David Phinney has an interesting post on a Blanket Insurance Waiver for Iraq reconstruction:
I have a curious memo, “Blanket Insurance Waiver,” which apparently allows Halliburton/KBR to waive insurance requirements — read cut the “costs” — to potential subcontractors working under Halliburton’s sweeping military logistics contract, known as LOGCAP.
It was approved November 26, 2002, by four top-level KRR managers. It apparently grants sweeping discretion to KBR contract officers in the field, i.e., Iraq, to disregard Defense Base Act insurance requirements when subcontractors claim they can’t find a suitable insurance carrier.
One contracting insider believes that KBR’s contracting officers routinely used the waiver to help non-US businesses land multi-million-dollar contracts under the logistics deal.
This insider notes that because insurance coverage for workers is mandatory on Pentagon contracts, the waiver grants great liberties to a contracting officer who waives the requirement.
“In 2004-2005, coverage was running from $27 to $35 per $100 of wages. Essentially, providing a waiver to foreign firms gives them an automatic 27-35% price advantage on Labor Contracts over honest American entities,” the insider says.
A prominent attorney working on Iraq contract fraud tells me that this memorandum may be cause for crying foul on every contract that received the waiver.
“There is a potential False Claims Act claim here. It’s would be a little difficult to pin down the Government’s damages, but clearly, if KBR must require subcontractors to obtain insurance, and it’s not doing so, then every invoice certifying contract compliance is a false claim.” (See qualifying analysis below.)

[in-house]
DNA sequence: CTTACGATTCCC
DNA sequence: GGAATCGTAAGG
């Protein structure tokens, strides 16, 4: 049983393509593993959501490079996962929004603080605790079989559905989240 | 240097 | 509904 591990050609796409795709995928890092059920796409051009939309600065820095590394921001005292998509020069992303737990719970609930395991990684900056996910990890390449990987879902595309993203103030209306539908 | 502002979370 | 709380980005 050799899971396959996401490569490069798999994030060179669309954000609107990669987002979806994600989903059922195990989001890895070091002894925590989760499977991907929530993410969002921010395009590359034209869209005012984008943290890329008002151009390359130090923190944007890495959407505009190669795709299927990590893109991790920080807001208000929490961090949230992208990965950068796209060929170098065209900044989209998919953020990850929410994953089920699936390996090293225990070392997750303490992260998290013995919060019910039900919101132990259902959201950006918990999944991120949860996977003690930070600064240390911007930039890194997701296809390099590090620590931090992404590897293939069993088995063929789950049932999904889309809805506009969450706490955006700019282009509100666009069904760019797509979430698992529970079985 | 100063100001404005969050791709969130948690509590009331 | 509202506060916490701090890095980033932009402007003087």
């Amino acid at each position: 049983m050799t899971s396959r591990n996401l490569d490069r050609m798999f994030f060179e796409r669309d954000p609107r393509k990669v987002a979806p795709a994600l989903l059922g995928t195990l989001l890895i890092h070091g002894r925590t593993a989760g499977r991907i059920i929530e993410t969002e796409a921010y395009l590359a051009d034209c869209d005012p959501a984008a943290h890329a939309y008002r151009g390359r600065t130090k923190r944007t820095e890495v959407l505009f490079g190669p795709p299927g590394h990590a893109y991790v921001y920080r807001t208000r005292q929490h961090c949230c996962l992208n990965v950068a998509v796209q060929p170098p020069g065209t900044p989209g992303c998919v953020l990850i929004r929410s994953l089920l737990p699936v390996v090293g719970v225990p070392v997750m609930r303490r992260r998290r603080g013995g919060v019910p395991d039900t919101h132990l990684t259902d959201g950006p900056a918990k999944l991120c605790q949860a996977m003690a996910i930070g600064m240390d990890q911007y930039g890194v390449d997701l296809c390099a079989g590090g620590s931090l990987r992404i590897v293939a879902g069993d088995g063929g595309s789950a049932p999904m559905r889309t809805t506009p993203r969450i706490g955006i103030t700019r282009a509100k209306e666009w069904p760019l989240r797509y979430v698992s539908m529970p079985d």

Another prominent government attorney tells me he’s not so sure, but regardless of the blanket legal interpretations, allowing a private contract officer the personal discretion to waive insurance requirements opens the door to some handy favoritism that could potentially be rewarded with generous kickbacks.
That’s one reason why numerous sources tell me the special inspector general charged with investigating Iraq contracting is looking hard at the hidden layers of subcontractors working underneath Halliburton/KBR.
Halliburton/KBR has now billed $16 billion since the war on terror began largely from its business in coordinating camp construction and maintenance, food services and supply convoys in Iraq and Afghanistan. (That’s my rough estimate on the Pentagon’s tab.)
Much of that work has been handed out to subcontractors, while KBR tacks on a percentage surcharge for awarding and coordinating the contracts. (Imagine a pyramid of contractors with Houston-based KBR sitting at the top.)
The four KBR managers who signed the memo are:
— Tod E. Nickels, senior procurement and materials manager
— John Downey, project general manager (LOGCAP) project
— Bob Herndon, vice president, operations maintenance and logistics
— Tom Crum, chief operating officer.
David’s post includes, besides the above, a response from an attorney regarding the waiver that’s worth reading. The plot thickens on the fiasco known as reconstruction that contributed more to the insurgency than most have yet to acknowledge.